"Well, they are wrong.  You can get overtime.  You should inform them of this," the leader said.

"Nobody listens to me.  This needs to come from a higher authority," I implored.  "If someone else, such as Nurse Fortune, were given this office job, you could not pull her to work on the floor.  She would go beserk.  Yet this is done to me."

The leader explained that pulling me to work on the floor was again part of the courtesy afforded to me.  "As per JCAHO regulations, a nurse cannot work overtime in a direct-patient care role unless she has worked at least two shifts per month on the floor at regular pay."

"JCAHO is not concerned with overtime rates," I protested.  I pointed out a provision in the contract that said that nurses who transfer or get promoted to another position with a higher pay scale will receive a raise in pay.  "Is this why I never got a raise with the move?  The guy in Human Resources told me that they were doing me a 'favor' by not putting me on the higher pay scale because I would have to start over at the bottom, which is less than I make now.  That is against the contract, but it differed from your prior explanation that the advertised salary was 'a mistake'.  Now, if my job title was never changed, that explains why I got no raise."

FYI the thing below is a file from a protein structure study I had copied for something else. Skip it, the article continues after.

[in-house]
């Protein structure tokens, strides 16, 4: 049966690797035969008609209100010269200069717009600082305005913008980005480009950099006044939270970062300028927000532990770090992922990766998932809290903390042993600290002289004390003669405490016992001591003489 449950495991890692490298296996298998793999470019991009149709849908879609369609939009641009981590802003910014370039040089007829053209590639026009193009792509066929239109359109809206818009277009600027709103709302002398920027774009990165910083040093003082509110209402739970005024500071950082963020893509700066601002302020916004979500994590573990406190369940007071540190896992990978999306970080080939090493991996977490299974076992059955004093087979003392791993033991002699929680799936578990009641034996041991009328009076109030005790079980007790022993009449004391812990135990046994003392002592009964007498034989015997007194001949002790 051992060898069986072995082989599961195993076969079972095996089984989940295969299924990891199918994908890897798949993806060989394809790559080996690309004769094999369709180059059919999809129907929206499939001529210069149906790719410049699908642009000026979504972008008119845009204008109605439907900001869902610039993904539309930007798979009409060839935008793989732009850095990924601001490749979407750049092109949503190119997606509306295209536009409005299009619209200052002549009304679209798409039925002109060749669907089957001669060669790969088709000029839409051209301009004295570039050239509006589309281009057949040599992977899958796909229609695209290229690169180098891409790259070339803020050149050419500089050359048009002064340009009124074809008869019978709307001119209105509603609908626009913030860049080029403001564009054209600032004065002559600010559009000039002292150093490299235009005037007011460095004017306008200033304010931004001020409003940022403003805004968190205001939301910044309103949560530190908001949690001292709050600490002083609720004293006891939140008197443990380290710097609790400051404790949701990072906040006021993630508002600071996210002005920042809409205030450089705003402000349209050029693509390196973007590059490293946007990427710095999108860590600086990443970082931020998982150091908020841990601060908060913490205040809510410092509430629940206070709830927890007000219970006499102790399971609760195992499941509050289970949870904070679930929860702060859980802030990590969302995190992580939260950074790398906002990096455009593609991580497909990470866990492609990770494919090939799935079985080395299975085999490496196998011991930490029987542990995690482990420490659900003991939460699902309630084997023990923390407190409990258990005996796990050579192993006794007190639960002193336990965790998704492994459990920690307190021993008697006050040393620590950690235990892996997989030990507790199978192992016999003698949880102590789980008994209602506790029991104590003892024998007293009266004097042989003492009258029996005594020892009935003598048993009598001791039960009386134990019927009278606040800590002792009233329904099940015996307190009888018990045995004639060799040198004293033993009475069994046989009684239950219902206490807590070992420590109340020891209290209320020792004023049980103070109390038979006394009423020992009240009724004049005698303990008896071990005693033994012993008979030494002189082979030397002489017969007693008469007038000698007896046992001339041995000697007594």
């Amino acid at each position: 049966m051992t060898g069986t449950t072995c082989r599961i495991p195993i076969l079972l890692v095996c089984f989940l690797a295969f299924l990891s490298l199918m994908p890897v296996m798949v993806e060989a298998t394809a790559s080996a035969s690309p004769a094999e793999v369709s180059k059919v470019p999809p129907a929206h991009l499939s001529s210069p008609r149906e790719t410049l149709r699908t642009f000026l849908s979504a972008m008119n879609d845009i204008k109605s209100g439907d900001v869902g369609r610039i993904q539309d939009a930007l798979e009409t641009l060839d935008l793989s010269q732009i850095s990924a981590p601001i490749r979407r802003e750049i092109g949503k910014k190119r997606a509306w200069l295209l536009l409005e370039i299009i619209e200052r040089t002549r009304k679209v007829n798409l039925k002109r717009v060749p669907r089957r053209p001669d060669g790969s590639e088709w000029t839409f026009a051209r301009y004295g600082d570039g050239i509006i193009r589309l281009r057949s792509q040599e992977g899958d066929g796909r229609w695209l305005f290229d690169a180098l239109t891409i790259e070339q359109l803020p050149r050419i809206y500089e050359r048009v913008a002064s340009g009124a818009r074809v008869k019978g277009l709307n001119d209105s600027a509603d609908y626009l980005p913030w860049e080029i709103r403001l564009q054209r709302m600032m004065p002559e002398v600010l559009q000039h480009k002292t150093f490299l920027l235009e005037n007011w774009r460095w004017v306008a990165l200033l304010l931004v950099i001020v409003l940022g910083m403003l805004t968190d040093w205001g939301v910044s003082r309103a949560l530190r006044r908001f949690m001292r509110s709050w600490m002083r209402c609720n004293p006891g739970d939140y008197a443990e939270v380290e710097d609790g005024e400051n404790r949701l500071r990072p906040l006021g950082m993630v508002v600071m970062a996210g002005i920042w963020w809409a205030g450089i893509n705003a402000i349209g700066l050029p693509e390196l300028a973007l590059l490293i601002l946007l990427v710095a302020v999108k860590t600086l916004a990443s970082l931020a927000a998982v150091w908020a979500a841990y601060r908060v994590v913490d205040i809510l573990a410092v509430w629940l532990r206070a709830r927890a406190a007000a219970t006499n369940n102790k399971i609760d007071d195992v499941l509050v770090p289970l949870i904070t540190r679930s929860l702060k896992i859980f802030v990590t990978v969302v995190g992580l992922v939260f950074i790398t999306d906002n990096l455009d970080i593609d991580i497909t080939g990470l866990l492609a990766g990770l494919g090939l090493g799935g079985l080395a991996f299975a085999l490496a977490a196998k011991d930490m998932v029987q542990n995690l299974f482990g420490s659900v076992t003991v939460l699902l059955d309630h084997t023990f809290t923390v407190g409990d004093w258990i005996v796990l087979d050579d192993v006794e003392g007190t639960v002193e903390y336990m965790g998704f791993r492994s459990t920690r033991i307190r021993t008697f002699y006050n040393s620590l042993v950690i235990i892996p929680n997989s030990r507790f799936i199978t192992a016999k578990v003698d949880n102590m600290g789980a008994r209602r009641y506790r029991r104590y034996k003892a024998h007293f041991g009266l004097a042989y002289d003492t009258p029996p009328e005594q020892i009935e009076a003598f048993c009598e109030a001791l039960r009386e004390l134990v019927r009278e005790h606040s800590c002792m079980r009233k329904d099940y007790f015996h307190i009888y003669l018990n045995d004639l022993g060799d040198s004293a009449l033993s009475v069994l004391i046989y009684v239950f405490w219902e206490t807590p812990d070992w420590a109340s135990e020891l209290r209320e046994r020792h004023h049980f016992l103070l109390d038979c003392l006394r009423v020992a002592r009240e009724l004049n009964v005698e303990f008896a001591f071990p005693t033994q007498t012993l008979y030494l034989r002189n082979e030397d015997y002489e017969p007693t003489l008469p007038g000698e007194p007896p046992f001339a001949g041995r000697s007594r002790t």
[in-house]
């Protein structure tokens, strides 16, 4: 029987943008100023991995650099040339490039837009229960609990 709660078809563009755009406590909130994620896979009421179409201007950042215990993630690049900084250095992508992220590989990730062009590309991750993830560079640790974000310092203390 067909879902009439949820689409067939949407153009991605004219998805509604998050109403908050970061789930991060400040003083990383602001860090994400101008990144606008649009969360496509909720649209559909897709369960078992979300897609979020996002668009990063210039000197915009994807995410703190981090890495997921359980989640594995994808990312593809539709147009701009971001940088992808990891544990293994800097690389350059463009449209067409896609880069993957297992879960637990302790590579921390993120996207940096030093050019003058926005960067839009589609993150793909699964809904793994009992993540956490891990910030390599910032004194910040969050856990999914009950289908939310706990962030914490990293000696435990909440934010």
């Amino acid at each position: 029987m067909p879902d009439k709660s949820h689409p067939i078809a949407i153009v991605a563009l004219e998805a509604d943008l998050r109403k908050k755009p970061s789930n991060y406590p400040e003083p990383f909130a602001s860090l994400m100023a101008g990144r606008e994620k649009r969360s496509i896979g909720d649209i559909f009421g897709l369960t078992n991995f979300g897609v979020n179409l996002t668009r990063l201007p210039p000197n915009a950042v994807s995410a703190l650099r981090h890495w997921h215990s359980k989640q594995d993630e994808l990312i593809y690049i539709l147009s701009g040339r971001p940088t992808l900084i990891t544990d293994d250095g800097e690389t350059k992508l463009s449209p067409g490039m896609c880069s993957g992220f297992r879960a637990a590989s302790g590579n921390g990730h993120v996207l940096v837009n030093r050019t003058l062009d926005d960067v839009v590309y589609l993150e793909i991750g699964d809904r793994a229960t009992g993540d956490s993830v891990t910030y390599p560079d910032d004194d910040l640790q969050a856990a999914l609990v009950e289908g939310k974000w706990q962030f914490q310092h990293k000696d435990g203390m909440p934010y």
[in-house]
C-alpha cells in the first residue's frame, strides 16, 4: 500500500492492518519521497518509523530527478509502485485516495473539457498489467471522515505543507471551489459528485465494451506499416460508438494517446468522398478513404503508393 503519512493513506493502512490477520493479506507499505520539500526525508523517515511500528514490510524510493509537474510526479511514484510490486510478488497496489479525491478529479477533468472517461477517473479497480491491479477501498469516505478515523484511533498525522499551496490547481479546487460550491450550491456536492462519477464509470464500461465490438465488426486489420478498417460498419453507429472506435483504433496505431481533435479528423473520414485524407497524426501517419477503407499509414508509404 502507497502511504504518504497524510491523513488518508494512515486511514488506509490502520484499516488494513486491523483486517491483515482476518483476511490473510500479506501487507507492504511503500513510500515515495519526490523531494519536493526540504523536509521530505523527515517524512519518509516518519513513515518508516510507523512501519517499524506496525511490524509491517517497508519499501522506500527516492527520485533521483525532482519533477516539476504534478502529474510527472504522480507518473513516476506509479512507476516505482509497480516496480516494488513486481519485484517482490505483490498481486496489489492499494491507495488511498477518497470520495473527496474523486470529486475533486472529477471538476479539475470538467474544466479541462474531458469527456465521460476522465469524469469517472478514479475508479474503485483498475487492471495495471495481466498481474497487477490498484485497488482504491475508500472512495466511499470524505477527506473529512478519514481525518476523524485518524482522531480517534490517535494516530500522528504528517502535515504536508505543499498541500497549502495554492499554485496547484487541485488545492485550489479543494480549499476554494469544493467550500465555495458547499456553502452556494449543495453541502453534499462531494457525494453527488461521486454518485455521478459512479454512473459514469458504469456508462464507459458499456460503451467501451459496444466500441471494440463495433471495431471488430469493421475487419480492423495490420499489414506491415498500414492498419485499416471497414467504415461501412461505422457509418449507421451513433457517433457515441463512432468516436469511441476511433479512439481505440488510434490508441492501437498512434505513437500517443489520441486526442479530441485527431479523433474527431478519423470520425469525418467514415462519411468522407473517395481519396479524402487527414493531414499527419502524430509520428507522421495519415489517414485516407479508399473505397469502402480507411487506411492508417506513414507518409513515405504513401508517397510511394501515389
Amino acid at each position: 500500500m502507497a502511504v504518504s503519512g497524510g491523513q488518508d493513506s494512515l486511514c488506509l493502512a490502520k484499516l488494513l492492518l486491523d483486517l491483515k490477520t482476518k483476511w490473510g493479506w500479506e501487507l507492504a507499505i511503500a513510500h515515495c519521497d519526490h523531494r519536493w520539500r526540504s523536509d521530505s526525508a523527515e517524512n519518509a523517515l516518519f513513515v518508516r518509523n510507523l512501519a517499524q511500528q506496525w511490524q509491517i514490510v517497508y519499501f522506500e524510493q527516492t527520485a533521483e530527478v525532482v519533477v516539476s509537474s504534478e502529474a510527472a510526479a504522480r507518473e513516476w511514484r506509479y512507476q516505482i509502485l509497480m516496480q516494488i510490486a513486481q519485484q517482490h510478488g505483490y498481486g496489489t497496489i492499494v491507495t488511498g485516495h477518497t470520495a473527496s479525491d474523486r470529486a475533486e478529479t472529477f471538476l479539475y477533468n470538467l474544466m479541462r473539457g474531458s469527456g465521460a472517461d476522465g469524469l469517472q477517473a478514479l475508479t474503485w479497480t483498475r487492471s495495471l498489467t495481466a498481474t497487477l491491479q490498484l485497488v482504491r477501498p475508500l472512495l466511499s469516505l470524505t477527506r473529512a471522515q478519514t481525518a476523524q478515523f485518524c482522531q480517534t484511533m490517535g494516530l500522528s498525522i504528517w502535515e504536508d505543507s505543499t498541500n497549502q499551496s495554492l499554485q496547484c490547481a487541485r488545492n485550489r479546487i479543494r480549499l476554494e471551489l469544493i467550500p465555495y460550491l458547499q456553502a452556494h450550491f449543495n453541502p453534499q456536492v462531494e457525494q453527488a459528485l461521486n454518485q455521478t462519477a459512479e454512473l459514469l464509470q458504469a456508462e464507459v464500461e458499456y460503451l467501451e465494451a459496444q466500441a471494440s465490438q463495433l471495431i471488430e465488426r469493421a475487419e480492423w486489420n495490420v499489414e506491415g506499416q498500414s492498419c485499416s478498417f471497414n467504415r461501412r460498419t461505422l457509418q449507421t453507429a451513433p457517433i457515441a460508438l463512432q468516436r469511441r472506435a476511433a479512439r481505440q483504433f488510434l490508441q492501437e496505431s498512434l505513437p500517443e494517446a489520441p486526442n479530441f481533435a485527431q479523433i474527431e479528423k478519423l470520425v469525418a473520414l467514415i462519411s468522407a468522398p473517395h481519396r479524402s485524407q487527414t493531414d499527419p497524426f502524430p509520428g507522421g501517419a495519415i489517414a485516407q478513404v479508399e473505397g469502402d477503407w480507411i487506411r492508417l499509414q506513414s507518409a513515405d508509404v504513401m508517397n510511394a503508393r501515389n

"It was a courtesy to you," the leader continued.  "We could have given you the new job title and raise, but then you would not have been allowed to work overtime on a ward."